The U.S. Geological Survey released its estimates for natural gas reserves in the Marcellus Shale formation this week, concluding that earlier estimates were significantly inflated.
According to the USGS, there are about 84 trillion cubic feet of technically-recoverable natural gas under the Marcellus Shale, a massive sedimentary rock formation below eight East Coast states. Previous estimates from the Energy Information Administration put the figures at 410 trillion cubic feet.
In calling the USGS “the experts,” the EIA says the new figures are the most accurate. The agency has now cut its earlier estimates by 80%.
You might think the industry would be lamenting these downgraded figures. Actually, they’re celebrating them. In 2002, before new drilling methods were in place to more cost-effectively access shale gas, USGS estimates of recoverable gas were far lower than the current figures:
These gas estimates are significantly more than the last USGS assessment of the Marcellus Shale in the Appalachian Basin in 2002, which estimated a mean of about 2 trillion cubic feet of gas (TCF) and 0.01 billion barrels of natural gas liquids.
These new estimates are for technically recoverable oil and gas resources, which are those quantities of oil and gas producible using currently available technology and industry practices, regardless of economic or accessibility considerations. As such, these estimates include resources beneath both onshore and offshore areas (such as Lake Erie) and beneath areas where accessibility may be limited by policy and regulations imposed by land managers and regulatory agencies. Federal geologists published new estimates this week for the amount of natural gas that exists in a giant rock formation known as the Marcellus Shale, which stretches from New York to Virginia.
But while we appear to be narrowing in more realistic figures, the inconsistencies in shale gas reserve estimates among industry, federal agencies and state agencies is of concern. The New York Times had a piece Wednesday on the differences in analysis:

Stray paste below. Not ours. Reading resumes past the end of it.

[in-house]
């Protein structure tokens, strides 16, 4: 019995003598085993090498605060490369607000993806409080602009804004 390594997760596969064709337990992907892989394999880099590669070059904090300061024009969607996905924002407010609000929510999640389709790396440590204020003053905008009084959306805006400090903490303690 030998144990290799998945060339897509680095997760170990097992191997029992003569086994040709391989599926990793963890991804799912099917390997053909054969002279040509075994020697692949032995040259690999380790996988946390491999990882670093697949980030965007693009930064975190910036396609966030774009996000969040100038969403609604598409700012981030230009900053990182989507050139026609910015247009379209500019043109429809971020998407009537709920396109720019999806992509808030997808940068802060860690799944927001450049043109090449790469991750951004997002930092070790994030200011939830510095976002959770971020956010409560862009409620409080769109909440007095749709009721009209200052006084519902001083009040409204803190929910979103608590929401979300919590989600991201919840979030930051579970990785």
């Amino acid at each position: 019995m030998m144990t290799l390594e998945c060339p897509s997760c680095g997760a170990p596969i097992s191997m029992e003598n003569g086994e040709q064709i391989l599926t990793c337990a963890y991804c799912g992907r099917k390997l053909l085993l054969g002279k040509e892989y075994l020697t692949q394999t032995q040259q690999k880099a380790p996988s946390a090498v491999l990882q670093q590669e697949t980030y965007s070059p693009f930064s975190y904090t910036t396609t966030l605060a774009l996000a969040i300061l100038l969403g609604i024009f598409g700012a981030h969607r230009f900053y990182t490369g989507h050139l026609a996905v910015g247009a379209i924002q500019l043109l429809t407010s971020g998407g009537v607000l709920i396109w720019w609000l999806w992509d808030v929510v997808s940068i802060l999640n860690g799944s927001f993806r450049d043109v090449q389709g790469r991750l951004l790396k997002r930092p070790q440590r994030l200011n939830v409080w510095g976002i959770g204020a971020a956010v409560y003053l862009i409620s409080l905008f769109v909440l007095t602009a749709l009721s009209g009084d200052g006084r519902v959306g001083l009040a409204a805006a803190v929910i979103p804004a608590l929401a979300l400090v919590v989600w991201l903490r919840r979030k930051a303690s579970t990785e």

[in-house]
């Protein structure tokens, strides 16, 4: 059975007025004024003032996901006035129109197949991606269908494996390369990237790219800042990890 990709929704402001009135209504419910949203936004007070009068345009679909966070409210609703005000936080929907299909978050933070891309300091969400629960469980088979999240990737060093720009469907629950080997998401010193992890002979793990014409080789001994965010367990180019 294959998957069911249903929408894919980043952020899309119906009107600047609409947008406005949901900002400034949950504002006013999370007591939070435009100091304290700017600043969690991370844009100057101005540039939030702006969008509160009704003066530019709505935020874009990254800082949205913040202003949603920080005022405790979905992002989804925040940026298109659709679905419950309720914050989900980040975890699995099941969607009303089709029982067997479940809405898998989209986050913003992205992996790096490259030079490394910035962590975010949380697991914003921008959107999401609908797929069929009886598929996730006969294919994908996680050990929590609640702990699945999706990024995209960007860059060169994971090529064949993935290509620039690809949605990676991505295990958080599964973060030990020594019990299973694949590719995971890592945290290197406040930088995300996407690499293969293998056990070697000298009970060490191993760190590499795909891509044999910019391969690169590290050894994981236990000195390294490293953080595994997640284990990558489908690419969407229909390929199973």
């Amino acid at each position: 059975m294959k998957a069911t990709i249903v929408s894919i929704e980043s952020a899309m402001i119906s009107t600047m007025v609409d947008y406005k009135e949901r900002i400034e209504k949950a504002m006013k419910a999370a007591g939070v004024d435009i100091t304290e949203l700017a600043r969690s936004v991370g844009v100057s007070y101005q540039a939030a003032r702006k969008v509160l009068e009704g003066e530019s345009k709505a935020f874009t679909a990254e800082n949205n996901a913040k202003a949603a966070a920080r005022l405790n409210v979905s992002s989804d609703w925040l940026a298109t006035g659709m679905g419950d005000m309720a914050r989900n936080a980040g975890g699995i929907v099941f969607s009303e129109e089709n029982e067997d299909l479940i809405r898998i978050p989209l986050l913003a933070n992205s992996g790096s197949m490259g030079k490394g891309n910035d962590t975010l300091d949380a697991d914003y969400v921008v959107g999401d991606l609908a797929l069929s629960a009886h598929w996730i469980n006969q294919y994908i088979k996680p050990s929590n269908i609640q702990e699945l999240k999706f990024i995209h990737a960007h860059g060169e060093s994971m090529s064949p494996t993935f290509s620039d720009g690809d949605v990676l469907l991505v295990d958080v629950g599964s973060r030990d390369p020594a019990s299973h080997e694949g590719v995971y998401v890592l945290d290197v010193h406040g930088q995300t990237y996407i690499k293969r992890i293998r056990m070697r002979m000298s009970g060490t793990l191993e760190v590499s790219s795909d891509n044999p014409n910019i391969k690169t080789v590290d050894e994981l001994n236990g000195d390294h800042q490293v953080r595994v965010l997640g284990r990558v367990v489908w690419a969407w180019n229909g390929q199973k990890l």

In April 2010, the Energy Information Administration revised its methodology for estimating natural gas production. Despite the change, some energy analysts say that in Texas significant discrepancies remain between the federal numbers and estimates produced by state regulators. Some energy analysts have also faulted regulators in Pennsylvania, which is the only gas-producing state to publish oil and gas production data every six months rather than providing it monthly. This practice, according to the energy analysts, limits the ability to accurately assess well performance and provide more exact long-term estimates for how much gas that part of the shale formation can actually produce over time.
Some analysts have been very critical of industry estimates and projected decline rates, saying the amount of economically recoverable gas is far lower than what companies are claiming. In June, the Times released a large number of emails between industry analysts that suggest the industry is vastly overstating reserves:
“The word in the world of independents is that the shale plays are just giant Ponzi schemes and the economics just do not work,” an analyst from IHS Drilling Data, an energy research company, wrote in an e-mail on Aug. 28, 2009.
Deborah Rogers, a member of the advisory committee of the Federal Reserve Bank of Dallas, recalled saying that in a May 2010 telephone call to a senior economist at the Reserve, Mine K. Yucel. “We need to take a close look at this right away,” she added.
A former stockbroker with Merrill Lynch, Ms. Rogers said she started studying well data from shale companies in October 2009 after attending a speech by the chief executive of Chesapeake, Aubrey K. McClendon. The math was not adding up, Ms. Rogers said. Her research showed that wells were petering out faster than expected.
“These wells are depleting so quickly that the operators are in an expensive game of ‘catch-up,’ ” Ms. Rogers wrote in an e-mail on Nov. 17, 2009, to a petroleum geologist in Houston, who wrote back that he agreed.
With numerous state and federal agencies looking at this issue, the estimates are likely to get more accurate. But there’s one big caveat to the USGS figures: they are for technically-recoverable resources, not economically-recoverable resources. The amount of gas that can be competitively recovered will depend largely on gas prices and decline rates at existing fields — two very big unknowns.